The character art in the game is pretty cool — but the actual game-play art is below what you may have expected at first glance. The “Phantoms” pretty much all look like crap, but some of the Totems look very cool. The totems have this weird sci-fi shamanistic thing going on — think Avatar, I guess. There’s no real explanation as to why Totems launch missiles and shoot lasers or flames, but at least they look cool doing it. This leads into the story itself. The story is actually very interesting in the beginning and I was very hopeful for what the game would have in store. I had been putting a lot of effort into this game since it was so freaking hard, but it came to be my extreme disappointment that the story completely fell off and most of the missions became something like “Oh, I have to defend my people” and “Oh, there’s bad guys over there, but whatever I’m going to go and kill them.” The story had started with some sort of conspiracy thing and mystery as to where the evil forces were coming from. Also, I was hopeful that the technology would be explained somehow to add more layers to the story. But they never really propel that story forward by the time you’re on the 19th mission, which is the currently last mission available. Not to mention, the 19th mission also feels like it is rigged against you and unless you grind some levels, I don’t see how its possible to beat the mission at all.
According to the game, there are more missions “coming soon.” It is kind of weird, because the whole way through, you’re “unlocking” more Phantoms and Totems — even in the last available level! Like, for what purpose am I still unlocking things on the last level? Is there a time where I actually get to play the full game with all of the options available? Apparently not. At least, in this current version of the game. This isn’t a “free to play” style game in which you expand your options or buy more missions. By saying there are missions “coming soon” it is essentially saying that you are buying an incomplete game. It’s nice to have an update to look forward to, but when you’re playing a game you outright bought and you get to the end of the game and you haven’t actually started to use all of the skills you learned about during the progression, you can feel cheated. It feels almost like the game is too hard on purpose, just to elongate the amount of time you have to spend on the game to get to the last mission, with the last mission being practically unbeatable. There is also no information regarding when “soon” is or how many missions are to be expected.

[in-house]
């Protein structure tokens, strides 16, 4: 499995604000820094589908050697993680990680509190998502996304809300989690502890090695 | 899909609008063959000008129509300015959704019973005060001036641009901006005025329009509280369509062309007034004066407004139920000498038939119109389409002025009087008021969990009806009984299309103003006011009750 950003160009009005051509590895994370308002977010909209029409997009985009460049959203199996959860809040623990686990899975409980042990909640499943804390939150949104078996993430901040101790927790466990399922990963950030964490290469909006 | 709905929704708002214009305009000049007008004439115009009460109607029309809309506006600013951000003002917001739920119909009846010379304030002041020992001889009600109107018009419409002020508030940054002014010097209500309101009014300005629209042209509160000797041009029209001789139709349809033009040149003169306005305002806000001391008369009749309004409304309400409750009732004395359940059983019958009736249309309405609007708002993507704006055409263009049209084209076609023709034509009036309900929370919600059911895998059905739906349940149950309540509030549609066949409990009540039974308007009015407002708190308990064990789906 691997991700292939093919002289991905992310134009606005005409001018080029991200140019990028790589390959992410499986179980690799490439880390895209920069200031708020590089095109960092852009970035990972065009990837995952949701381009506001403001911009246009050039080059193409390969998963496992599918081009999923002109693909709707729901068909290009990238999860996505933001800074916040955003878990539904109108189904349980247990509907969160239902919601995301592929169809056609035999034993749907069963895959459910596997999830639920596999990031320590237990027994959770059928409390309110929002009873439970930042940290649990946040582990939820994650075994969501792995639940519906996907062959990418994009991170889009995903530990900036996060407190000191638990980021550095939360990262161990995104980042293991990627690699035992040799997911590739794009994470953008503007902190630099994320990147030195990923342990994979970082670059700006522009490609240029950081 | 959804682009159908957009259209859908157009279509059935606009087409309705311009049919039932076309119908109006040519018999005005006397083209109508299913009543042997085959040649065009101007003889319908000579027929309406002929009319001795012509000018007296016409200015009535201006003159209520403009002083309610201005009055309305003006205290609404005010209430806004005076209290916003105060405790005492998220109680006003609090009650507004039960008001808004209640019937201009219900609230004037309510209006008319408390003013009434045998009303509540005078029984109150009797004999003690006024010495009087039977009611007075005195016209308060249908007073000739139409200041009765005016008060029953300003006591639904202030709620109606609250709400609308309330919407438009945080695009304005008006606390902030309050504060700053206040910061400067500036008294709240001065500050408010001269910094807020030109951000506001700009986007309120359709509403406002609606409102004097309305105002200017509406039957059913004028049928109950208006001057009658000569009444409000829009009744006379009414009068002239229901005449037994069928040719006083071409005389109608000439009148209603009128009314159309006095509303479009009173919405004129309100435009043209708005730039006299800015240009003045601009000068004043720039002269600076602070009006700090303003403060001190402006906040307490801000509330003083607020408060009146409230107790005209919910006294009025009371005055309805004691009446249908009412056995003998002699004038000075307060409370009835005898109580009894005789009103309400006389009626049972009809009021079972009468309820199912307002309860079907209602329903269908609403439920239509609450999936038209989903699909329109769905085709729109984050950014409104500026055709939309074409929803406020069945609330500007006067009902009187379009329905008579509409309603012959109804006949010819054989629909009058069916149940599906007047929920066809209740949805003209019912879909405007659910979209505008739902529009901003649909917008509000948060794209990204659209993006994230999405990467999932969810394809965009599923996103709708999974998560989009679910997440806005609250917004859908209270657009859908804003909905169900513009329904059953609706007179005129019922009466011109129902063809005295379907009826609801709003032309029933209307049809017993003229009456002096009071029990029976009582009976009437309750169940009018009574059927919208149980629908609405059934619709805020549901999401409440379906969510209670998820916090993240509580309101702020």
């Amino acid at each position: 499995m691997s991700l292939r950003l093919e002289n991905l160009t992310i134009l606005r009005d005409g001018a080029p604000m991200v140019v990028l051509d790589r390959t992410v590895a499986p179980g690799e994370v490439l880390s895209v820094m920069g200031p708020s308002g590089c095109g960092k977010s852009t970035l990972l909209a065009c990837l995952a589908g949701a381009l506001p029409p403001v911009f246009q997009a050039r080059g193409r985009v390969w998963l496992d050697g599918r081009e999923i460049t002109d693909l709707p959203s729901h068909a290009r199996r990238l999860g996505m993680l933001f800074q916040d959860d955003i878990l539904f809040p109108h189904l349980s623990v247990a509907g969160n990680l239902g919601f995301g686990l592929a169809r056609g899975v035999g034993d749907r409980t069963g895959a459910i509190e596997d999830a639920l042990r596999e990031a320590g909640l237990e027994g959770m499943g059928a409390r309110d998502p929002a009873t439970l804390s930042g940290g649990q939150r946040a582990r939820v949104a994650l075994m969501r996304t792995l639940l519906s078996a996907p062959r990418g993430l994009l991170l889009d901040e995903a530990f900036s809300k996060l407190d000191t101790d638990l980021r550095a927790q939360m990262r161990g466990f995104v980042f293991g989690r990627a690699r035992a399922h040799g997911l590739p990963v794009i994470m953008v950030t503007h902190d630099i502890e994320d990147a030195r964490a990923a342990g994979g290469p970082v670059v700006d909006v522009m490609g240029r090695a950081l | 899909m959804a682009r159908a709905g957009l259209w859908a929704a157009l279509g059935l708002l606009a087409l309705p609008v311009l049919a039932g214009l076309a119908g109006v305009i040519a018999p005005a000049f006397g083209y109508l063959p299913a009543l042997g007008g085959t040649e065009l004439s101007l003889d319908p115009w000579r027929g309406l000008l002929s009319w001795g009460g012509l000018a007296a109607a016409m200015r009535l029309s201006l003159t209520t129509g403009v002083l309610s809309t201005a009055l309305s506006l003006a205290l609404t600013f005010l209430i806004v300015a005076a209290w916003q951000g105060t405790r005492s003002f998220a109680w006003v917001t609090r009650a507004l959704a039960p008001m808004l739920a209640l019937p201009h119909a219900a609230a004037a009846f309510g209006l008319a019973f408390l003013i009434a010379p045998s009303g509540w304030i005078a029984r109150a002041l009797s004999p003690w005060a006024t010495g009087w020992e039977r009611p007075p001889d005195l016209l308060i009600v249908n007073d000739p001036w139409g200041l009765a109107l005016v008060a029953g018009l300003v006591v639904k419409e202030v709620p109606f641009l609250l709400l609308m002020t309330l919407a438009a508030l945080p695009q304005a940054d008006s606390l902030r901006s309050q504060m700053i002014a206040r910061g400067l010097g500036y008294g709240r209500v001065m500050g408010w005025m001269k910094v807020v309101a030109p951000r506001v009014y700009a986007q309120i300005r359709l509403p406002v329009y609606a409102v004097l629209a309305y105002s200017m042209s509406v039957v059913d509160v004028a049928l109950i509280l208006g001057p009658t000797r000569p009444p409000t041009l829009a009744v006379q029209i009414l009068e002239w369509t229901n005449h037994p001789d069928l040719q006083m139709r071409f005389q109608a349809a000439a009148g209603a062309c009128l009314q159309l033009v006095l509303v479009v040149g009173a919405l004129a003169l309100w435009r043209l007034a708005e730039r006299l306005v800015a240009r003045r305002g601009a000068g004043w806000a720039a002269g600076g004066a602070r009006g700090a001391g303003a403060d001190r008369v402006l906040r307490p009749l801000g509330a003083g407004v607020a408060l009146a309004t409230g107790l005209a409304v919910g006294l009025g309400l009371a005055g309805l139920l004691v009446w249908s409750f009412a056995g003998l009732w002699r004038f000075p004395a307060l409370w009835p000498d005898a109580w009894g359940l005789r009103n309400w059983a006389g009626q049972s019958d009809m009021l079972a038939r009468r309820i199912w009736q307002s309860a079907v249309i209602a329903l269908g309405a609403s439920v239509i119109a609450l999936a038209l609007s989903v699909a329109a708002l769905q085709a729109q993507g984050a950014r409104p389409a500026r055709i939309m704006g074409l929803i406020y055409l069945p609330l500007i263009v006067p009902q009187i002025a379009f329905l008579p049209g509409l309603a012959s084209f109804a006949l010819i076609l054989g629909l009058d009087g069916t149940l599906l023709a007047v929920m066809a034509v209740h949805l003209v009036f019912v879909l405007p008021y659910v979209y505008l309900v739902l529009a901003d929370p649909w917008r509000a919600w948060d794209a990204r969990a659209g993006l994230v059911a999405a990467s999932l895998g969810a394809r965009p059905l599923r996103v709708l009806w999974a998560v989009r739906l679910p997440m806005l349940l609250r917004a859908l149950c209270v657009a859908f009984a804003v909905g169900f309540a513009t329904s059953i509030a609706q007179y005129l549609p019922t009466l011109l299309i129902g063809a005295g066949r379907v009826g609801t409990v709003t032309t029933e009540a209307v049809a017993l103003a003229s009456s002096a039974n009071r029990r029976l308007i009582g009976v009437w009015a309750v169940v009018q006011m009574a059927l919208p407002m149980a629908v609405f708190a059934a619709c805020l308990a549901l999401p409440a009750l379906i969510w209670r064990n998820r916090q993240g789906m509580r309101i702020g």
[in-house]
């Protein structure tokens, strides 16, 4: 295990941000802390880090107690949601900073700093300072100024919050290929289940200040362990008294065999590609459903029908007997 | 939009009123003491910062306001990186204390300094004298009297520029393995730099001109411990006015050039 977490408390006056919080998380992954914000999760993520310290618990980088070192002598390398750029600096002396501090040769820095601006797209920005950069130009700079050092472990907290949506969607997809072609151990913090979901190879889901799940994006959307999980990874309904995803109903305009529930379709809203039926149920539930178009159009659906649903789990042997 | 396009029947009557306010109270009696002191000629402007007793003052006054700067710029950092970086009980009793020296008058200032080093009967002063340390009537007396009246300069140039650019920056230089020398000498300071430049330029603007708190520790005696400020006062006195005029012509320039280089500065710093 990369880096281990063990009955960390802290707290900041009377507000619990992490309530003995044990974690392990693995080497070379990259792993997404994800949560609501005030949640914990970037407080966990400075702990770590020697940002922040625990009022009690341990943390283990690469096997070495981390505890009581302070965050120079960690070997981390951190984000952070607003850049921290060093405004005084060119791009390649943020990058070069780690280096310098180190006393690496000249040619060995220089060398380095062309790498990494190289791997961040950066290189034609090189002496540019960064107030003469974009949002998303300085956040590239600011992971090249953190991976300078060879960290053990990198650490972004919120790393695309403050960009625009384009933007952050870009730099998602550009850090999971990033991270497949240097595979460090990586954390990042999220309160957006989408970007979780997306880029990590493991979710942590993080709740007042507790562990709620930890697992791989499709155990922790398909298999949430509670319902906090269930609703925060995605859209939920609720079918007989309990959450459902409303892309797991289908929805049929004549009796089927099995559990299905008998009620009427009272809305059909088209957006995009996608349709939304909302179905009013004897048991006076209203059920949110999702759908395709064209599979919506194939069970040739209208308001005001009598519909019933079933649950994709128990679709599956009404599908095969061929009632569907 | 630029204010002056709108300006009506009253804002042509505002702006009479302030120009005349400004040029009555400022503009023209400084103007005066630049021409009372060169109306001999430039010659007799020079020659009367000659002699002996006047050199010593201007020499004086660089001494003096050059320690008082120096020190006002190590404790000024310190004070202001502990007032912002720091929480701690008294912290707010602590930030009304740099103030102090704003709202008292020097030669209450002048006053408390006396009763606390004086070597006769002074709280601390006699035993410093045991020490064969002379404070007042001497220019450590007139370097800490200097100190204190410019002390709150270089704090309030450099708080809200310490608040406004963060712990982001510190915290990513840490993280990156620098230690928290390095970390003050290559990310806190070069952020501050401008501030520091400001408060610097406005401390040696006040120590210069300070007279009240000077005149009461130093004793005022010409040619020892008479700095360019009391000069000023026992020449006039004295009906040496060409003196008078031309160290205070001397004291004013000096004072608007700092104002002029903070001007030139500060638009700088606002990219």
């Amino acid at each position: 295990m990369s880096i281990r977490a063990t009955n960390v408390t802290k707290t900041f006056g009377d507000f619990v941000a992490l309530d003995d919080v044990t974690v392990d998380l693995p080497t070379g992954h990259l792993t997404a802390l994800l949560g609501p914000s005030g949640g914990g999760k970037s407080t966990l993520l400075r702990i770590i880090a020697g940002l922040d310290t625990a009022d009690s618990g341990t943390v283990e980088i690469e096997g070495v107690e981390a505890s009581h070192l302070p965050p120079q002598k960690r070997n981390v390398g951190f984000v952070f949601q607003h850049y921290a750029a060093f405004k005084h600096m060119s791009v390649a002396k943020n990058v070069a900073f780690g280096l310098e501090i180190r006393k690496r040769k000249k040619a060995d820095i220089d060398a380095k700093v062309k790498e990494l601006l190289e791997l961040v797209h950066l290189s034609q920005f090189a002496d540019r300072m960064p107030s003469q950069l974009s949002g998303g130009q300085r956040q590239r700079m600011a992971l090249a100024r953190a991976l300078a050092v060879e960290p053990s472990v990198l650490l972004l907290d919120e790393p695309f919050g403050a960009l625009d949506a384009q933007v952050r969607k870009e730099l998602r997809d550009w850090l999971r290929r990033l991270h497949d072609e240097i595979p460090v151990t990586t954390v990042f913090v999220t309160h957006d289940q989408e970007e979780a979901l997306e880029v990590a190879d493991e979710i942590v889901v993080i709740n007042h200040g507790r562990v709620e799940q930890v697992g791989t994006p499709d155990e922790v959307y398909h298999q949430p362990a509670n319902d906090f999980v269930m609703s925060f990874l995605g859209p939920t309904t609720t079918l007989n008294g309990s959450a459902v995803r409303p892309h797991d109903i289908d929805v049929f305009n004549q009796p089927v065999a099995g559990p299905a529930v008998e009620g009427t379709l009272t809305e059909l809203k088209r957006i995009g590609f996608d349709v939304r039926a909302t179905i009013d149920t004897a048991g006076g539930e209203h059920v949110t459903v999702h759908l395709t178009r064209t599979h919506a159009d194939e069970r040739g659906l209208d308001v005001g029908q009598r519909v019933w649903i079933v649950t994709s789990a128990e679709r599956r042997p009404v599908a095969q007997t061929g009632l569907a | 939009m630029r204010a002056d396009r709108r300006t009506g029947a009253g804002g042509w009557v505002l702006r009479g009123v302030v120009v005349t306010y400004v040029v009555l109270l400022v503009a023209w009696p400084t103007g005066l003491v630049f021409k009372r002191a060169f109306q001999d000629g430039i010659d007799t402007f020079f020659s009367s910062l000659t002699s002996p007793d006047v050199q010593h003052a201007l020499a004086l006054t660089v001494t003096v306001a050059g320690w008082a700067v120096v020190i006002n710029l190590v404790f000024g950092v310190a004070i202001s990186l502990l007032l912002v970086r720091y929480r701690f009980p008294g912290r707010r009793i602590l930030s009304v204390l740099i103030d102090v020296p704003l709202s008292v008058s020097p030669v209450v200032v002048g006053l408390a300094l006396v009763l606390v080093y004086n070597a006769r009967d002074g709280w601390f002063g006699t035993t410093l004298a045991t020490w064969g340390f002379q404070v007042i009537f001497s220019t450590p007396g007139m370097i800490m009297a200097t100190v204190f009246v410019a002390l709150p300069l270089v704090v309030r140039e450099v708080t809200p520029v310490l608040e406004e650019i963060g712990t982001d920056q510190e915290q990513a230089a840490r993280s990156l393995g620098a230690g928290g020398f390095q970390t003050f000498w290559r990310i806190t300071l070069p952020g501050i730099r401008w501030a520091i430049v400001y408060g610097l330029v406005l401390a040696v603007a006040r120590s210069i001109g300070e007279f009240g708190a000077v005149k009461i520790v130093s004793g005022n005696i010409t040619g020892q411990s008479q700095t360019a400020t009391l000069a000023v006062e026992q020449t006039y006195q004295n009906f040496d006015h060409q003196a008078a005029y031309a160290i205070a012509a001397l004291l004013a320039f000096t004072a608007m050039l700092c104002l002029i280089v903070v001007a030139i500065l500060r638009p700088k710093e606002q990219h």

There are three different characters to choose from… but you can only save the progression of two separate characters. Each of the three characters have their own perks, and special totems. But as you might expect, the story is the same for all of the characters. I am unsure why you can’t have one save slot for each character, but it’s not like it really matters that much since the game is essentially the same between them. Save slots don’t even seem very useful at all in this game, since you can go back and play any mission at any time. It only seems to serve as restricting you from switching characters on the fly and to keep your “levels” contained to only one of the characters.